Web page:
An ideal profession for the blind

An ideal profession for the blind

An analysis of the issue of classical massage including a breakdown of the techniques used in it in order to maximise the effect of the treatment based on a subjective and objective interview and a holistic grasp of the essence of the dysfunction on the example of selected ailments subjected to an in-depth analysis and perception of the examined structures in the patient's body.

During personal conversations with many people, I encountered questions: what can a blind person be by profession? What might his or her career path look like, and finally, which forms of employment are able to initiate and make full use of the potential inherent in disability? Well, in my opinion, one such profession is therapeutic massage and all its variations, which I will try to prove through an in-depth analysis of this issue in this article.
Otóż w moim przekonaniu jedną z takich profesji jest masaż leczniczy i wszelkie jego odmiany, co postaram się udowodnić poprzez głęboką analizę tego zagadnienia w niniejszym artykule.

As a light sketch of the historical context, massage is one of the oldest fields of medical knowledge originating in India and China, where it was part of a religious ritual. As early as 3,000 BC, in the Chinese work Kung-fu, there is a reference to treatment by massage. During the period of sacred medicine, priests recommended its use as part of religious worship during the performance of rituals. The ancient Egyptians around 2000 BC were familiar with foot massage, which later developed into reflexology. However, it was not until the Hindus in the book of wisdom "Veda", dating back to 1800 BC, that the exact instructions for performing massage were given. Over time, massage fell out of religious ritual and, although it became part of medical treatment, medicine did not officially address it. In Greece, massage was of particular importance during the Olympic Games. It was not massage in the modern sense of the word, but rather anointing by oiling the body with oil before the competition. It was a kind of ritual. Over time, it was observed that these treatments induced certain changes in the skin and began to be used as a therapeutic treatment.

I consider massage as a profession for blind people to be fully justified, as the lack of sight allows for greater concentration during the work, which consequently results in a thorough analysis of the problem faced by the patient. Before and during the treatment, the patient's personal and physical history plays an important role, which allows us to holistically grasp and finally find the essence of the problem based on the analysis of data from imaging studies such as X-rays and MRI. In the case of these examinations, we are usually assisted by the description accompanying the images, but also by sighted people who are extremely helpful in describing what is on the X-ray image, e.g. rupture of the fibre ring in the case of complaints related to the LS spine and therefore paralysis of the nerves in the aforementioned area often generating so-called projected pain.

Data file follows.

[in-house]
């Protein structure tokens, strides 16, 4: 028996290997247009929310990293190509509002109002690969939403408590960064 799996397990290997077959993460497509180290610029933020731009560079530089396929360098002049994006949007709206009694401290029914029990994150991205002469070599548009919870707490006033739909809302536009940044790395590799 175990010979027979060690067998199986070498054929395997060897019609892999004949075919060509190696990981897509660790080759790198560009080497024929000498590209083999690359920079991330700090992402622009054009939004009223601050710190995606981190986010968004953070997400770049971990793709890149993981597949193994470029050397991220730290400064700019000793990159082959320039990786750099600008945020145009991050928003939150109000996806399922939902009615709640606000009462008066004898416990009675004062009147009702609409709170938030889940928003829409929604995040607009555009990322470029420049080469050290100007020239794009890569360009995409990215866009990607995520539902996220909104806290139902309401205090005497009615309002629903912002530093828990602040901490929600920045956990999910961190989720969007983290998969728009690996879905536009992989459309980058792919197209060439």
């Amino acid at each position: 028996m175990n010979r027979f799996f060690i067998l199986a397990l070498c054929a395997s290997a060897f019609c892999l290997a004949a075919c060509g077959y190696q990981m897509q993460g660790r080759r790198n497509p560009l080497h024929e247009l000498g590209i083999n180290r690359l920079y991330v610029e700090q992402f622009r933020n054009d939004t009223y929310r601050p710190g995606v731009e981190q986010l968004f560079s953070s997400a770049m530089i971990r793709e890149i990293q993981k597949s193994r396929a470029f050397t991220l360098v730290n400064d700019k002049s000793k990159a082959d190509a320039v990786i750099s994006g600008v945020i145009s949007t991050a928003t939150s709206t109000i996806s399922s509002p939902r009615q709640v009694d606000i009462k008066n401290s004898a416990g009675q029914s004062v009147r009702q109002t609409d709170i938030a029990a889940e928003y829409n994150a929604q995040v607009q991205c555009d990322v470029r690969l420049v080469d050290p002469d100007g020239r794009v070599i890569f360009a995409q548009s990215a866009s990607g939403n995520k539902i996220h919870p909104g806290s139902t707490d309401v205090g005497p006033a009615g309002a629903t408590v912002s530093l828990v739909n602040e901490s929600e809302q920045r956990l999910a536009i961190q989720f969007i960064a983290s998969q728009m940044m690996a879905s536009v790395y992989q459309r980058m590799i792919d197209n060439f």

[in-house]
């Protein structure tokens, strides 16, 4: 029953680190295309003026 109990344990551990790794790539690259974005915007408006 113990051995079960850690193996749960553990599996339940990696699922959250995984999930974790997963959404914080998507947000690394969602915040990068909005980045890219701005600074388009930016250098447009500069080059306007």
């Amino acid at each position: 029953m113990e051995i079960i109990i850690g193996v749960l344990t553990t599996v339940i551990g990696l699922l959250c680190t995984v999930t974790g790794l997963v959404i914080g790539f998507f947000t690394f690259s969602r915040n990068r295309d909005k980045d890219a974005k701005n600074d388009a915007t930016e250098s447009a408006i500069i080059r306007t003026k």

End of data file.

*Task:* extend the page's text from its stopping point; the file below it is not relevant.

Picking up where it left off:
A good masseur is also able not only to deal with a thorough analysis of imaging studies, but also to skilfully cooperate with the patient in the relaxation of muscles requiring the involvement of both sides (diaphragm work), and to demonstrate divided attention. Careful and patient examination of the structures, i.e. joints, muscles and bones, results in the detection of their dysfunctions, while the support of additional parameters such as, for example, measurements of the range of movement carried out using a goniometer allows the selection of appropriate techniques for the relaxation of the massaged structures. Drainage, or lymphatic massage, is also incredibly effective and, when combined with compression therapy (bandaging of the limb) and elevation, can help to significantly reduce swelling.

Nowadays, however, massage is not only therapeutic or helpful in sports, as combined with atmospheric music and aromatherapy, it is a complementary triad when it comes to relaxation, so necessary for all of us in today's turbulent times. As far as classical massage techniques are concerned, we divide them into: stroking, rubbing, kneading and pressure, patting, vibrating, spreading, rolling. This sequence of techniques guarantees the fulfilment of two principles, namely: the principle of a gradual increase in the strength of the stimulus and the principle of stratification, i.e. the transition from superficial to deeper stimuli.

To sum up... I consider all types of massage to be a form of rehabilitation for both the patient being treated, but also a way for disabled people to improve themselves in the broadest sense, as the correctness of performing the above-mentioned techniques requires diligent exercise in order to acquire fluidity in the movements performed, to improve tactile perception of the various structures in the human body and to divide attention when performing their duties.

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